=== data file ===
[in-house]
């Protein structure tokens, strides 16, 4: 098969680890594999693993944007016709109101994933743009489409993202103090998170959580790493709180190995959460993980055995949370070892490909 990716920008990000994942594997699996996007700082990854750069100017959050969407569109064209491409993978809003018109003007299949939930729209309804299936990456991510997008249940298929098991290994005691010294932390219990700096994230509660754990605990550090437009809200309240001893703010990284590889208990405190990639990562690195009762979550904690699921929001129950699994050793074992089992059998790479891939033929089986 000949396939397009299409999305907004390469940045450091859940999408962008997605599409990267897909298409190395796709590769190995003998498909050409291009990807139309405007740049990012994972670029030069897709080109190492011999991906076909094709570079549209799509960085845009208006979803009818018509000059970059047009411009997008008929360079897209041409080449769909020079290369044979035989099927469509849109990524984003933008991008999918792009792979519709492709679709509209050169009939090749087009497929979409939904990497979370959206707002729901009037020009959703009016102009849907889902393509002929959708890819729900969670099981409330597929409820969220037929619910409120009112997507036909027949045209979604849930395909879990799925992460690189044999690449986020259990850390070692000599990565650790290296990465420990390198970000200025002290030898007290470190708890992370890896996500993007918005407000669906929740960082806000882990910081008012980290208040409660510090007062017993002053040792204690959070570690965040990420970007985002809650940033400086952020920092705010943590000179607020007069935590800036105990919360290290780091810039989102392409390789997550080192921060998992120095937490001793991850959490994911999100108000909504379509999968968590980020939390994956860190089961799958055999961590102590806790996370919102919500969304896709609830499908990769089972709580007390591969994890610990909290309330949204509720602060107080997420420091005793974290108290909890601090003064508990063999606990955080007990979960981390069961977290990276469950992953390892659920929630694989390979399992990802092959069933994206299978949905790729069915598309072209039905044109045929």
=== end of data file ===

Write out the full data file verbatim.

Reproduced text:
[in-house]
């Protein structure tokens, strides 16, 4: 098969680890594999693993944007016709109101994933743009489409993202103090998170959580790493709180190995959460993980055995949370070892490909 990716920008990000994942594997699996996007700082990854750069100017959050969407569109064209491409993978809003018109003007299949939930729209309804299936990456991510997008249940298929098991290994005691010294932390219990700096994230509660754990605990550090437009809200309240001893703010990284590889208990405190990639990562690195009762979550904690699921929001129950699994050793074992089992059998790479891939033929089986 000949396939397009299409999305907004390469940045450091859940999408962008997605599409990267897909298409190395796709590769190995003998498909050409291009990807139309405007740049990012994972670029030069897709080109190492011999991906076909094709570079549209799509960085845009208006979803009818018509000059970059047009411009997008008929360079897209041409080449769909020079290369044979035989099927469509849109990524984003933008991008999918792009792979519709492709679709509209050169009939090749087009497929979409939904990497979370959206707002729901009037020009959703009016102009849907889902393509002929959708890819729900969670099981409330597929409820969220037929619910409120009112997507036909027949045209979604849930395909879990799925992460690189044999690449986020259990850390070692000599990565650790290296990465420990390198970000200025002290030898007290470190708890992370890896996500993007918005407000669906929740960082806000882990910081008012980290208040409660510090007062017993002053040792204690959070570690965040990420970007985002809650940033400086952020920092705010943590000179607020007069935590800036105990919360290290780091810039989102392409390789997550080192921060998992120095937490001793991850959490994911999100108000909504379509999968968590980020939390994956860190089961799958055999961590102590806790996370919102919500969304896709609830499908990769089972709580007390591969994890610990909290309330949204509720602060107080997420420091005793974290108290909890601090003064508990063999606990955080007990979960981390069961977290990276469950992953390892659920929630694989390979399992990802092959069933994206299978949905790729069915598309072209039905044109045929």